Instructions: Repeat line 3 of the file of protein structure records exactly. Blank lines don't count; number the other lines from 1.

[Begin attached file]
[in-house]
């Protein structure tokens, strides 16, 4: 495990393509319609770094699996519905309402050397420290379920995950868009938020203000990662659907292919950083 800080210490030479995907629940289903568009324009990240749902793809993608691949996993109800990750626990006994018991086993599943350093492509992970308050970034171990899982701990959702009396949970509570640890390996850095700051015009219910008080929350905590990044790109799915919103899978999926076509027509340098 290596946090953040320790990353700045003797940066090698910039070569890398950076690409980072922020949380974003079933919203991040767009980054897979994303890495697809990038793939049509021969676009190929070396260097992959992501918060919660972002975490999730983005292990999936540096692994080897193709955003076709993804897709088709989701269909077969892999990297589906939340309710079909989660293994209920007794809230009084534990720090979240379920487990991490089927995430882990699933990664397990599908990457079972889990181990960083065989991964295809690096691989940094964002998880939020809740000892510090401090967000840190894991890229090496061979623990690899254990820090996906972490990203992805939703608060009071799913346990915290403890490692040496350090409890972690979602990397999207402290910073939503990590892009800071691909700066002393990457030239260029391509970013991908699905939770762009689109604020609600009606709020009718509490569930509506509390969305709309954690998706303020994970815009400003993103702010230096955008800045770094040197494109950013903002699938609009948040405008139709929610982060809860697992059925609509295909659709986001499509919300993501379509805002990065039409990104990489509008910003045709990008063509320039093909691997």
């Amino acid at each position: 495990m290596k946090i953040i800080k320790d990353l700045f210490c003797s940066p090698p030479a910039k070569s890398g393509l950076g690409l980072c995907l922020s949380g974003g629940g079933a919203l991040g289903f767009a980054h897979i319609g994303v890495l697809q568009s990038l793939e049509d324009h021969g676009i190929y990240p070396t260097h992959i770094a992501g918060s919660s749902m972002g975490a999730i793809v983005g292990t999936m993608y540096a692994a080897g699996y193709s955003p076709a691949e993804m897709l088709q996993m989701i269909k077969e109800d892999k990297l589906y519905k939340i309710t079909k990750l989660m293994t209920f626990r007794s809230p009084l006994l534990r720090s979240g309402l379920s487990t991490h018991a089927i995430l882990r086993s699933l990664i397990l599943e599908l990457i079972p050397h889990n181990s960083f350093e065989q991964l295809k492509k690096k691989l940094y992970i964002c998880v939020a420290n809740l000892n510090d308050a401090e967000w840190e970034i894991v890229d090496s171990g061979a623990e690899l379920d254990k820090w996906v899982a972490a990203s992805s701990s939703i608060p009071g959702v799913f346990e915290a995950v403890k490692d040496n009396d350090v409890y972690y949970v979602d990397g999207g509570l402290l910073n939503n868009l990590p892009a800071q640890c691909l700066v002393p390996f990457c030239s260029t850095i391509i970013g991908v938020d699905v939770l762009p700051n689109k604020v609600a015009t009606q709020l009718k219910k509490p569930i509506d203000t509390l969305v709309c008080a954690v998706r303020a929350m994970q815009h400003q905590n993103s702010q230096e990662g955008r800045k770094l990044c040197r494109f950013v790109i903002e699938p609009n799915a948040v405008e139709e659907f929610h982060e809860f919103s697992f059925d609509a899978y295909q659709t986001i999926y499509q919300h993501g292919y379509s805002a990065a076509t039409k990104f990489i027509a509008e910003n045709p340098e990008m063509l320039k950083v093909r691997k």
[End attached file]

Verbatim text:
């Amino acid at each position: 495990m290596k946090i953040i800080k320790d990353l700045f210490c003797s940066p090698p030479a910039k070569s890398g393509l950076g690409l980072c995907l922020s949380g974003g629940g079933a919203l991040g289903f767009a980054h897979i319609g994303v890495l697809q568009s990038l793939e049509d324009h021969g676009i190929y990240p070396t260097h992959i770094a992501g918060s919660s749902m972002g975490a999730i793809v983005g292990t999936m993608y540096a692994a080897g699996y193709s955003p076709a691949e993804m897709l088709q996993m989701i269909k077969e109800d892999k990297l589906y519905k939340i309710t079909k990750l989660m293994t209920f626990r007794s809230p009084l006994l534990r720090s979240g309402l379920s487990t991490h018991a089927i995430l882990r086993s699933l990664i397990l599943e599908l990457i079972p050397h889990n181990s960083f350093e065989q991964l295809k492509k690096k691989l940094y992970i964002c998880v939020a420290n809740l000892n510090d308050a401090e967000w840190e970034i894991v890229d090496s171990g061979a623990e690899l379920d254990k820090w996906v899982a972490a990203s992805s701990s939703i608060p009071g959702v799913f346990e915290a995950v403890k490692d040496n009396d350090v409890y972690y949970v979602d990397g999207g509570l402290l910073n939503n868009l990590p892009a800071q640890c691909l700066v002393p390996f990457c030239s260029t850095i391509i970013g991908v938020d699905v939770l762009p700051n689109k604020v609600a015009t009606q709020l009718k219910k509490p569930i509506d203000t509390l969305v709309c008080a954690v998706r303020a929350m994970q815009h400003q905590n993103s702010q230096e990662g955008r800045k770094l990044c040197r494109f950013v790109i903002e699938p609009n799915a948040v405008e139709e659907f929610h982060e809860f919103s697992f059925d609509a899978y295909q659709t986001i999926y499509q919300h993501g292919y379509s805002a990065a076509t039409k990104f990489i027509a509008e910003n045709p340098e990008m063509l320039k950083v093909r691997k």